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J Sci Med Sport. 2018 May;21(5):442-446. doi: 10.1016/j.jsams.2017.09.591. Epub 2017 Oct 6.

SCAT3 changes from baseline and associations with X2 Patch measured head acceleration in amateur Australian football players.

Author information

1
School of Psychological Sciences, Monash Institute of Cognitive and Clinical Neurosciences, Monash University, Australia; Monash-Epworth Rehabilitation Research Centre, Australia. Electronic address: catherine.willmott@monash.edu.
2
Australian Collaboration for Research into Injury in Sport and its Prevention, Federation University, Australia; Monash University Accident Research Centre, Monash University, Australia.
3
National Trauma Research Institute, Australia; Department of Surgery, Monash University, Australia.
4
National Trauma Research Institute, Australia; Department of Epidemiology & Preventive Medicine, Monash University, Australia; Emergency & Trauma Centre, The Alfred Hospital, Australia.
5
School of Psychological Sciences, Monash Institute of Cognitive and Clinical Neurosciences, Monash University, Australia; Monash-Epworth Rehabilitation Research Centre, Australia.
6
National Trauma Research Institute, Australia; Emergency & Trauma Centre, The Alfred Hospital, Australia.
7
Monash Institute of Medical Engineering, Monash University, Australia; Department of Neurosurgery, The Alfred Hospital, Australia; Department of Surgery, Monash University, Australia; Department of Surgery, F. Edward Hébert School of Medicine, Uniformed Services University of The Health Sciences (USUHS), USA.

Abstract

OBJECTIVES:

To investigate changes from baseline on SCAT3 as a result of football game exposure, and association with X2 Patch measured head acceleration events in amateur Australian footballers.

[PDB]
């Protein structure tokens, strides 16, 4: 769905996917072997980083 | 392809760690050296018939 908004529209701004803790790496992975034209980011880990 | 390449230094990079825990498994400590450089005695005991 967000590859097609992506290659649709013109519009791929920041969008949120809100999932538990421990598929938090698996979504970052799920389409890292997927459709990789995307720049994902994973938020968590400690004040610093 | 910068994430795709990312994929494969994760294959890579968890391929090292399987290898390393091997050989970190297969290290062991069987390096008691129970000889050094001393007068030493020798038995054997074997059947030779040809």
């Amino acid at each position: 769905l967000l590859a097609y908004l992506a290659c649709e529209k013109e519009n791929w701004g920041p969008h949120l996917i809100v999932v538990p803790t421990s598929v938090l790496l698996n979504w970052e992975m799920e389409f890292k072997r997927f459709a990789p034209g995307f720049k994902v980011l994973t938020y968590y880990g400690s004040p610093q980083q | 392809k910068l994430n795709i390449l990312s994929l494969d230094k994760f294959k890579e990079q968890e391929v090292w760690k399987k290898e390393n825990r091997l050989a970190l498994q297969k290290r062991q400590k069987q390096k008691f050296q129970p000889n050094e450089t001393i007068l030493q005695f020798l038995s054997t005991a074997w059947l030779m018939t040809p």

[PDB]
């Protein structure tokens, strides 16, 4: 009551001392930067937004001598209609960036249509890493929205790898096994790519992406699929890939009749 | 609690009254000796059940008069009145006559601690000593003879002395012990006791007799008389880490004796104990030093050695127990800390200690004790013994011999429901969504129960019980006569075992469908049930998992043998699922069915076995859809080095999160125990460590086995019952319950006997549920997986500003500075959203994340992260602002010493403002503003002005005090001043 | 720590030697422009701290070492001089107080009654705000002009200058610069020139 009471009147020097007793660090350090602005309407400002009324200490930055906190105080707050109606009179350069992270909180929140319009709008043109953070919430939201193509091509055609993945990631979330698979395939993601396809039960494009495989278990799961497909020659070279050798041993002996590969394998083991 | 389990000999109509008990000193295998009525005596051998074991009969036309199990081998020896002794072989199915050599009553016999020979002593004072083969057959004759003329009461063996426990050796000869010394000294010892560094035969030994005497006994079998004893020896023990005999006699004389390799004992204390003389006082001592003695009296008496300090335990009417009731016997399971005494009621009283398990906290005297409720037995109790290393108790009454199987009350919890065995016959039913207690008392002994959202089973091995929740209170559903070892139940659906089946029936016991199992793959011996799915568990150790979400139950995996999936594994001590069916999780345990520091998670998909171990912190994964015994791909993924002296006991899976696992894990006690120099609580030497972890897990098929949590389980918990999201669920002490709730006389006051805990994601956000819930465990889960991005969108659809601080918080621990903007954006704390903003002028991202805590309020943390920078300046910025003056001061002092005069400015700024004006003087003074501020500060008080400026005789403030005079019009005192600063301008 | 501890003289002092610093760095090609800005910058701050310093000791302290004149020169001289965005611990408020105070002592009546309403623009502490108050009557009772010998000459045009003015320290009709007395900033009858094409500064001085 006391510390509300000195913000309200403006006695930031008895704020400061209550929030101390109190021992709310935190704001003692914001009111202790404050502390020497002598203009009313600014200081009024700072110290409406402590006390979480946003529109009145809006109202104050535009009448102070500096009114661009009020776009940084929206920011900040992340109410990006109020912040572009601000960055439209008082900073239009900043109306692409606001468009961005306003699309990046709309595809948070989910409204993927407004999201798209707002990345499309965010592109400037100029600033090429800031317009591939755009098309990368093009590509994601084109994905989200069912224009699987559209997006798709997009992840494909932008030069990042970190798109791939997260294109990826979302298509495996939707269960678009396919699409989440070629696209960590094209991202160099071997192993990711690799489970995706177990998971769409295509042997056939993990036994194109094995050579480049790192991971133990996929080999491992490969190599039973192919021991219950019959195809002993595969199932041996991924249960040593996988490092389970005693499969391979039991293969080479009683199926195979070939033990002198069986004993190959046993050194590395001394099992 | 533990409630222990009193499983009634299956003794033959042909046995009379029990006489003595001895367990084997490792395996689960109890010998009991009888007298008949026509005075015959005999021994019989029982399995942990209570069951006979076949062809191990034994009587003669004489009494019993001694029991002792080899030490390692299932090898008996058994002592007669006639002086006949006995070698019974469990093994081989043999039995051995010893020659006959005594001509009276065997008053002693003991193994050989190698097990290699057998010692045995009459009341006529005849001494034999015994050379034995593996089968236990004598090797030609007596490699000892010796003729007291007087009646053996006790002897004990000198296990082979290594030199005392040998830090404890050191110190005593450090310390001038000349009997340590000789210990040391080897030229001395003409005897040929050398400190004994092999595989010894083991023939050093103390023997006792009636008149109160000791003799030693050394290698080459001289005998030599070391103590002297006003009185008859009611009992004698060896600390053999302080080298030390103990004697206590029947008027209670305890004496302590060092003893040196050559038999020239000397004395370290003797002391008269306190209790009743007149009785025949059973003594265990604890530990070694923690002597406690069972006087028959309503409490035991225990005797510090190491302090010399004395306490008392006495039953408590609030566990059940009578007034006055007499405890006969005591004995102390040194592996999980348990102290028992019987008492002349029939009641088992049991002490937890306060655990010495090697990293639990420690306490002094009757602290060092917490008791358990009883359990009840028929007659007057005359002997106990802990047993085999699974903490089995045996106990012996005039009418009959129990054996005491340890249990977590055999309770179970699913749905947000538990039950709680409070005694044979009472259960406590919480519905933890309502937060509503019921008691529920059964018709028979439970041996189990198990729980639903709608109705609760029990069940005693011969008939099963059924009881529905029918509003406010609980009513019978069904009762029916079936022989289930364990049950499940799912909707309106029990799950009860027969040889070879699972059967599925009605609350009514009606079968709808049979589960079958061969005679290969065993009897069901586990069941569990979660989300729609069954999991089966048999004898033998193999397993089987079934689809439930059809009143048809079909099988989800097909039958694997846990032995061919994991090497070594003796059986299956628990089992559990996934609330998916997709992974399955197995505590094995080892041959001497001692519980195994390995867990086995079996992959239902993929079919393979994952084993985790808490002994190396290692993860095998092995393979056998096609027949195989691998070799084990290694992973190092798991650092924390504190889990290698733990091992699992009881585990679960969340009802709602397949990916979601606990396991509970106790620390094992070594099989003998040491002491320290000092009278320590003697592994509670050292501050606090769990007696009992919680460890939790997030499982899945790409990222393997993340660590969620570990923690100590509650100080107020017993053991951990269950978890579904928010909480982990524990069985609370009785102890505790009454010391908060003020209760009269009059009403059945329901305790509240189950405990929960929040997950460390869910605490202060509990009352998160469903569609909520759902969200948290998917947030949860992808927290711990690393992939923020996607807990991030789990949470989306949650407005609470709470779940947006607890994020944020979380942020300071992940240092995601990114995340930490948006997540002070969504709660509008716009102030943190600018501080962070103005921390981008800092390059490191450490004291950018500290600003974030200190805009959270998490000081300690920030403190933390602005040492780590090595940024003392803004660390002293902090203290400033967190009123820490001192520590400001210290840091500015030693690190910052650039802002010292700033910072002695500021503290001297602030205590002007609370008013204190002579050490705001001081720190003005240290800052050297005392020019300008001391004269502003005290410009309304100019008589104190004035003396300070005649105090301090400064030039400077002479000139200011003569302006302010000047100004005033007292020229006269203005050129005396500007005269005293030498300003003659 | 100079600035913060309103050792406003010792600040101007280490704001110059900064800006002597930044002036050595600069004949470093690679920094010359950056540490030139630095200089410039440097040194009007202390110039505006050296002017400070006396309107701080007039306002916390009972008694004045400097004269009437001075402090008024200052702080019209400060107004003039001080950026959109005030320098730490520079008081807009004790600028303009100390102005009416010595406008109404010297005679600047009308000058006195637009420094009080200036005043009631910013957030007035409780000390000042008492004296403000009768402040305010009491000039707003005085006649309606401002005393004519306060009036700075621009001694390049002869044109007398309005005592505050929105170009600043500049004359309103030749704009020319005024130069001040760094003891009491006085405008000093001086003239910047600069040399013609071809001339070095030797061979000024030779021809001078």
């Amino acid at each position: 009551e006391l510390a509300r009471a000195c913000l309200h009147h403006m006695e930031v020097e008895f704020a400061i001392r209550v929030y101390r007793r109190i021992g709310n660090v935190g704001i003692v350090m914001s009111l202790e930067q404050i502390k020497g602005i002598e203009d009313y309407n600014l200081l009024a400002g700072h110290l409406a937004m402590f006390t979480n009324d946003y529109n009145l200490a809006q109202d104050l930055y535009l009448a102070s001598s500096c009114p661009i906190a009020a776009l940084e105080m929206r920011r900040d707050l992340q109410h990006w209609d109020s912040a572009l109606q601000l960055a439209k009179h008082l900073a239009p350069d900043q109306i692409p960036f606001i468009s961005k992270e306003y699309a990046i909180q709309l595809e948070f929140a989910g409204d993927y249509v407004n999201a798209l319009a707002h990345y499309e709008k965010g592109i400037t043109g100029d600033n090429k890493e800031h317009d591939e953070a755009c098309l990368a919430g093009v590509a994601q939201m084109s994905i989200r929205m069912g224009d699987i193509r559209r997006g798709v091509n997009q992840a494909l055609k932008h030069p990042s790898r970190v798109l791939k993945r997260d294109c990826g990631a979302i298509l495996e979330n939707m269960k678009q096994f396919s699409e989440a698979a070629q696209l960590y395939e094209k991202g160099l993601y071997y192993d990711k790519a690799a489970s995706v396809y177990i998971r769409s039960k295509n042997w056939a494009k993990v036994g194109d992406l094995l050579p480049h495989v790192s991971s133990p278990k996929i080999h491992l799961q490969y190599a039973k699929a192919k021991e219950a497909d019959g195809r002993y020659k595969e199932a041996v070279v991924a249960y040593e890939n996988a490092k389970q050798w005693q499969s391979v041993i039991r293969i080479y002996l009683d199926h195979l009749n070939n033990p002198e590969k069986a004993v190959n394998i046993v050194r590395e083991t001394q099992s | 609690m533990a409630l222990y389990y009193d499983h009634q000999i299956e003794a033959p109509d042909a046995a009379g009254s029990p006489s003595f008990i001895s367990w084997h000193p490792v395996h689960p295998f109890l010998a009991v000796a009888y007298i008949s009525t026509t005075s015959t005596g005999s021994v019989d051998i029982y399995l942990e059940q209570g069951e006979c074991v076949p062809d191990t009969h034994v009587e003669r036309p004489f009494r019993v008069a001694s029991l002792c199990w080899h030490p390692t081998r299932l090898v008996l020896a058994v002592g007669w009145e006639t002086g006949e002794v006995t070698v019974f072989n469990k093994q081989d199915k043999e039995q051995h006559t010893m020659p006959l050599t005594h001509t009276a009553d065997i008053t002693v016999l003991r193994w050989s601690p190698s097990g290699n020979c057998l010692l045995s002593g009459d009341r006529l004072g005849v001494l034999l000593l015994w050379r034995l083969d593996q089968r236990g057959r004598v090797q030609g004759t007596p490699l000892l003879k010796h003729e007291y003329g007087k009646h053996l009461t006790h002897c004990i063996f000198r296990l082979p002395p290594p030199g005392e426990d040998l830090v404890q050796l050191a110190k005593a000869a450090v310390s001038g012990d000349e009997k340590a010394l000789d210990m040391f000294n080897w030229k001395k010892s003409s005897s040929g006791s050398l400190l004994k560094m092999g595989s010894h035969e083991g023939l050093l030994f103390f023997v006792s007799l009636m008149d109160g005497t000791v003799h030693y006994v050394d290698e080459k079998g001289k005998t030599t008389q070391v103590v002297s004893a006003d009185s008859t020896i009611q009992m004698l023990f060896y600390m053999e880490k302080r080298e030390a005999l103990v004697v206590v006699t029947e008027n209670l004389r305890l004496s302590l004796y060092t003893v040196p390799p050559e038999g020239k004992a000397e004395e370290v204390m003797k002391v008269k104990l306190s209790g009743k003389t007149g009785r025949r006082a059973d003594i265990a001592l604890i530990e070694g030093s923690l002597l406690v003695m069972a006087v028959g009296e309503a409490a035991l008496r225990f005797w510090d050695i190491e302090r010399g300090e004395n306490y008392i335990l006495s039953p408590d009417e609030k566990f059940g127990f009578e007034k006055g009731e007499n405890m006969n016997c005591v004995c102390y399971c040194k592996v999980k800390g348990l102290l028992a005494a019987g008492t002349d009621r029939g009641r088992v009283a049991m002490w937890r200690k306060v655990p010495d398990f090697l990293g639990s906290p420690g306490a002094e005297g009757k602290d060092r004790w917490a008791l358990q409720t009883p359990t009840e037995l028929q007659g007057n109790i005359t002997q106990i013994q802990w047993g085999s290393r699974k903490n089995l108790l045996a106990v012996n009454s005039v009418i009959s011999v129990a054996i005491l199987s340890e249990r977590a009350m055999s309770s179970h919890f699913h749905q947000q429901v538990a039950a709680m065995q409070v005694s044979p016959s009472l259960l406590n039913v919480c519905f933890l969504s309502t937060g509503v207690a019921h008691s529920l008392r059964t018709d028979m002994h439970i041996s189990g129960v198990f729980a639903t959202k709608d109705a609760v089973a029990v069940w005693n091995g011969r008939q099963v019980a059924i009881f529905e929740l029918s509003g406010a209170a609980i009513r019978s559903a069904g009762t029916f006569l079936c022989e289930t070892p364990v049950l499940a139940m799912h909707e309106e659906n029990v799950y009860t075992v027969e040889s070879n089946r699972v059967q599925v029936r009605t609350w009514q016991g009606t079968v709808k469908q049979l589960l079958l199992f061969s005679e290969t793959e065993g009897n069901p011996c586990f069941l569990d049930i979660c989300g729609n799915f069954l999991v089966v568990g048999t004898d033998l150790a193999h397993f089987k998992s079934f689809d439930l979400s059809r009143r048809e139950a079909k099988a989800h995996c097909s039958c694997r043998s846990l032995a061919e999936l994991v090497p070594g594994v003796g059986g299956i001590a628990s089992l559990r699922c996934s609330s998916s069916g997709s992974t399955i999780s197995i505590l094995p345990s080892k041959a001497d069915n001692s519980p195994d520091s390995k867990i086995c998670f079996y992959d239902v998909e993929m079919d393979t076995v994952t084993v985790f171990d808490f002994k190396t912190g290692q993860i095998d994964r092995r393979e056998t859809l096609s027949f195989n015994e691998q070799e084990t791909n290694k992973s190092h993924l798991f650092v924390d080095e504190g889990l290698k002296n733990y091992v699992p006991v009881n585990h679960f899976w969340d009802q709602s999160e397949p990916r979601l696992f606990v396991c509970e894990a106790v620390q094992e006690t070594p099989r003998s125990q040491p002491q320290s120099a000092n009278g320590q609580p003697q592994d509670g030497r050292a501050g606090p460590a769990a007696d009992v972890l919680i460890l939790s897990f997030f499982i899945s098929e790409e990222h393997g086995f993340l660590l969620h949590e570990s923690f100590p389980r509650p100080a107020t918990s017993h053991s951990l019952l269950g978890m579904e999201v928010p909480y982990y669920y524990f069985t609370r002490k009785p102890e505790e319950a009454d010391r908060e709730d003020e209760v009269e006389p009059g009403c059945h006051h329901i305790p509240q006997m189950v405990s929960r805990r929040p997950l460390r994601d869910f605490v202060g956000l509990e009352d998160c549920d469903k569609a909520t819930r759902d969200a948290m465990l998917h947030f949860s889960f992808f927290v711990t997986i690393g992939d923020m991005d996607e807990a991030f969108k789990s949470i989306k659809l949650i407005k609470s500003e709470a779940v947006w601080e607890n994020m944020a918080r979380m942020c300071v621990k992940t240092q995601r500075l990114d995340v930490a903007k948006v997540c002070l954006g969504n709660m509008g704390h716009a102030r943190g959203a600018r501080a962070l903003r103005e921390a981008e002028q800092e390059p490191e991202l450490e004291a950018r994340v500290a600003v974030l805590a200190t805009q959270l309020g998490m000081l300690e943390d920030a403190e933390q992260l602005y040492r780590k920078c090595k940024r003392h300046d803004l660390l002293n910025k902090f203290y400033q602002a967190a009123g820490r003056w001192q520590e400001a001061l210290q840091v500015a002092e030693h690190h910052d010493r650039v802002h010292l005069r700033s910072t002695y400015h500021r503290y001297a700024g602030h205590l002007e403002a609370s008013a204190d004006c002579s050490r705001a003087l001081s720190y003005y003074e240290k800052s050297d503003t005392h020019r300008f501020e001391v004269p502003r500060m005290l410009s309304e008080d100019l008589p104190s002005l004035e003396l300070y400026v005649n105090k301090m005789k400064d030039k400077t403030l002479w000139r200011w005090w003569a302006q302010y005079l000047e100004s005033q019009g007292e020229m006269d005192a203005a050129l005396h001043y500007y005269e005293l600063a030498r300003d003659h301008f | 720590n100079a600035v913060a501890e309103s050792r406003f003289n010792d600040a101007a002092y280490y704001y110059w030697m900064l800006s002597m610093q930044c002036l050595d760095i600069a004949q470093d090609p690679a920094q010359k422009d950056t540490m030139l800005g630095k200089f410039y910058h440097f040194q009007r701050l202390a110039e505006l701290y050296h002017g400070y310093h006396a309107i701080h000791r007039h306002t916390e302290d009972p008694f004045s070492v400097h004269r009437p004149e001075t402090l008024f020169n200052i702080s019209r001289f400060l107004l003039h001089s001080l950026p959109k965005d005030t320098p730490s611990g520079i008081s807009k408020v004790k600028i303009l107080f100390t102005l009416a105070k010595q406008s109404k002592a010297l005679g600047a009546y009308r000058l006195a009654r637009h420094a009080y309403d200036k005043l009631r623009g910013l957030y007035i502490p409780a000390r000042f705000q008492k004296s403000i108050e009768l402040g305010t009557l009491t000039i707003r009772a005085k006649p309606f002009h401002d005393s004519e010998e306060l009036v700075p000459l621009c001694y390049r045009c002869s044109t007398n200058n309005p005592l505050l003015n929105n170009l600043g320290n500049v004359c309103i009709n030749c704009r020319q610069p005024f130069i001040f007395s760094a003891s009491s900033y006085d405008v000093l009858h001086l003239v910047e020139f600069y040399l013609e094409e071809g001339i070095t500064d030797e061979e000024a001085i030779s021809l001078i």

DESIGN:

Prospective cohort.

METHODS:

Peak linear acceleration (PLA) of the head (>10 g) was measured by wearable head acceleration sensor X2 Biosystems X-Patch in male (n=34) and female (n=19) Australian footballers. SCAT3 was administered at baseline (B) and post-game (PG).

RESULTS:

1394 head acceleration events (HEA) >10 g were measured. Mean and median HEA PLA were recorded as 15.2 g (SD=9.2, range=10.0-115.8) and 12.4 g (IQR=11.0-15.6) respectively. No significant difference in median HEA PLA (g) was detected across gender (p=0.55), however, more HEAs were recorded in males (p=0.03). A greater number (p=0.004) and severity (p<0.001) of symptoms were reported PG than at B. No significant association between number of HEA or median PLA, and SCAT3 change scores (p>0.05 for all), was identified for either gender.

CONCLUSIONS:

Increase in symptom severity post game was not associated with X2 measured HEA. Males sustained more HEA, however HEA PLA magnitude did not differ across gender. Further work on the validation of head acceleration sensors is required and their role in sports concussion research and medical management.

KEYWORDS:

Australian; Biomechanics; Football; General; Head impact; Head injuries/concussion

PMID:
29037609
DOI:
10.1016/j.jsams.2017.09.591
[Indexed for MEDLINE]

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